I have a client that is looking to replace AP’s due to crazy licensing costs. Are Unifi AP’s capable and reliable enough for a school environment? This is a relatively small school with less than 1000 total students/staff. There would obviously be numerous AP’s. Due to the physical layout of the school, likely 100 or so AP’s. But I’m more or less wondering if Unifi hardware is considered to be capable of the demand within a school setting? Is it on par with Ruckus and the like? I don’t know where to place Unifi AP gear on the spectrum of quality. Thank you for any input you may have.
We have done plenty of larger deployments that work quite well. https://youtu.be/Sv8w_plmYTk
For what it is worth, we have a small private school. Only 100 students and staff. We invested in Unifi Access points/ switches 5 years ago and and have not looked back. We started with 2 of the gen 1 UAP AC LR 2.4ghz and then upgraded to 2 gen 2 UAP AC LR’s 3 years ago now. All still on 1- 8 port Poe switch. We run 5 subsets, and radius for all the school owned and teachers personal devices. Average 70 wireless clients load between the 2 AP’s. At the end of the day it just works. I have a spare switch and AP provisioned and sitting in a box collecting dust.
Thanks Tom, I appreciate your input very much. Thanks for everything you do with the YouTube channel.
+1 on the Unifi is fine in schools. I used to look after quite a lot of schools and we used Unifi. It always trumped whatever we were replacing just remember to think about areas where you might have a class of 30 laptops all turn on at the same time and drop a couple of APs there.
I can only report from experience that UniFi APs and the controller management are excellent. When planning, it is important that EACH access point has a hop to an AP that is connected to a switch, so that you do not negatively affect the actual performance with a series connection.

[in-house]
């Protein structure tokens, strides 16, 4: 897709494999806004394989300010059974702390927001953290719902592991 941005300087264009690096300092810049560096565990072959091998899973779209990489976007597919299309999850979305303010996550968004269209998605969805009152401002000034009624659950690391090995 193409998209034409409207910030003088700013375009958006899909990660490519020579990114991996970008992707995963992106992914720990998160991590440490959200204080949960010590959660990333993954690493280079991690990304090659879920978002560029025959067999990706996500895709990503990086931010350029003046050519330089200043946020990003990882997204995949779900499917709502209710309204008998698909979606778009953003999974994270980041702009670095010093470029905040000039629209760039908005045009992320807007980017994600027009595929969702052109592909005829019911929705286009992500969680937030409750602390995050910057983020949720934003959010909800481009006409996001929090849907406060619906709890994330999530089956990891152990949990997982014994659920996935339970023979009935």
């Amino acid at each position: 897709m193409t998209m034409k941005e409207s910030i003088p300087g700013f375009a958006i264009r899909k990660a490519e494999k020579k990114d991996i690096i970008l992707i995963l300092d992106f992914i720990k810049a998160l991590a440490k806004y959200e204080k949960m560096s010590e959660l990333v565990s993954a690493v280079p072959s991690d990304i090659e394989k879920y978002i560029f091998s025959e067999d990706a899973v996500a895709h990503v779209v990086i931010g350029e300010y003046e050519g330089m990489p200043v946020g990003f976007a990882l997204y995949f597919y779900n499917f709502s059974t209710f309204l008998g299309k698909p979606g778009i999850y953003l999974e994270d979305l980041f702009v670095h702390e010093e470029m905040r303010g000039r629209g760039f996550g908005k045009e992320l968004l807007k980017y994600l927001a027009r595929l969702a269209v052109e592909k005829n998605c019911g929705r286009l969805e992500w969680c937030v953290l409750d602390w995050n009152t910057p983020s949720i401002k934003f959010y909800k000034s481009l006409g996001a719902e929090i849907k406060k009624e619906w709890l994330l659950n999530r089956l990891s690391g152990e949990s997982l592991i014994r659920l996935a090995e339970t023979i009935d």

Works very well in School. Due to the pandemic we did our 5th School with Unifi. All around ~60 Access Points. The oldest installation we in a school with 40 AP is this year 3 Years old. UAP-AC-PRO and a local running controller non cloud key based. No issues so far.
Price is just one Advantage over Huawei, Ruckus, Aruba. Even if a AP would be broken, for a price of one Ruckus you can get several AC-PRO. And you do not need High Density in Schools. We have in avg. 2.2 Classrooms on one AP; Thats about 60 to 80 Users at max. Most bottleneck I noticed in schools is the available internet line. Many schools here only have 200M for the Whole School, Some have a asymetrical 1000/60 which is not so much. I tell them they should first invest in a better internet Line before thinking of a 50k Wifi project.
I wrote a small post about the Whole School Wifi Topic some weeks ago because here it is really like pain in the ass. The whole gov. strctures are so retarded in case of bringing things to work. Everything is so slow and
Here is my “a bit angry” Write up:
Been using the UAP-AC-HDs in classrooms for over a year. We also use UAP-AC-PROs. I like the HDs because I can turn down the 2.4GHz signal to 15dbm and keep the 5GHz signal at 20dbm.
Like others, my advice is to use another router than Ubiquiti’s. I use the Netgate SG-3100 running pfSense 2.4.5-RELEASE-p1. I had updated to their most recent release 21.02-p1(arm), but it was not ready for the ARM architecture, so I had to revert to 2.4.5_1. The Netgate support people helped me get back on track. Luckily, I had good backups of the configs.
Back to Ubiquiti, there have been some issues with firmware/software updates in the past few months. The recommendation is to use:
For CK Gen2 Plus controller: 6.0.45
For US POE switches: 4.3.20 or 4.3.21, don’t use higher until you see the forums give thumbs up
For UAP-AC-HD and PRO: 4.3.20 or 4.3.21
Anyway, the Ubiquiti gear is top notch and has been running well, while saving us a ton of money.